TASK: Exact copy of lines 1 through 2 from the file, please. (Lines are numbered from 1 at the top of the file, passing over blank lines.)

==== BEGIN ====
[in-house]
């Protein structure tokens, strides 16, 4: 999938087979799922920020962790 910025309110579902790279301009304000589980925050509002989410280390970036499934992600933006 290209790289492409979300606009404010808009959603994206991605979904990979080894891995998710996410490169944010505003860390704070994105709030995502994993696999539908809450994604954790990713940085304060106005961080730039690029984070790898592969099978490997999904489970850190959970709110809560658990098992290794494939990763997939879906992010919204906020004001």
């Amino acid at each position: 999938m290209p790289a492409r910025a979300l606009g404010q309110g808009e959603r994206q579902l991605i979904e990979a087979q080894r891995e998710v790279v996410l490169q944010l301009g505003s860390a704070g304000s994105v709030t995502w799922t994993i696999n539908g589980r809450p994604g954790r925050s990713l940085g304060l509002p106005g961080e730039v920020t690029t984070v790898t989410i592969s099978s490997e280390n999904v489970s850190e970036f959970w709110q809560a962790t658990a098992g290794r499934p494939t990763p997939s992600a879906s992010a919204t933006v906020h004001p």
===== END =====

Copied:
[in-house]
């Protein structure tokens, strides 16, 4: 999938087979799922920020962790 910025309110579902790279301009304000589980925050509002989410280390970036499934992600933006 290209790289492409979300606009404010808009959603994206991605979904990979080894891995998710996410490169944010505003860390704070994105709030995502994993696999539908809450994604954790990713940085304060106005961080730039690029984070790898592969099978490997999904489970850190959970709110809560658990098992290794494939990763997939879906992010919204906020004001």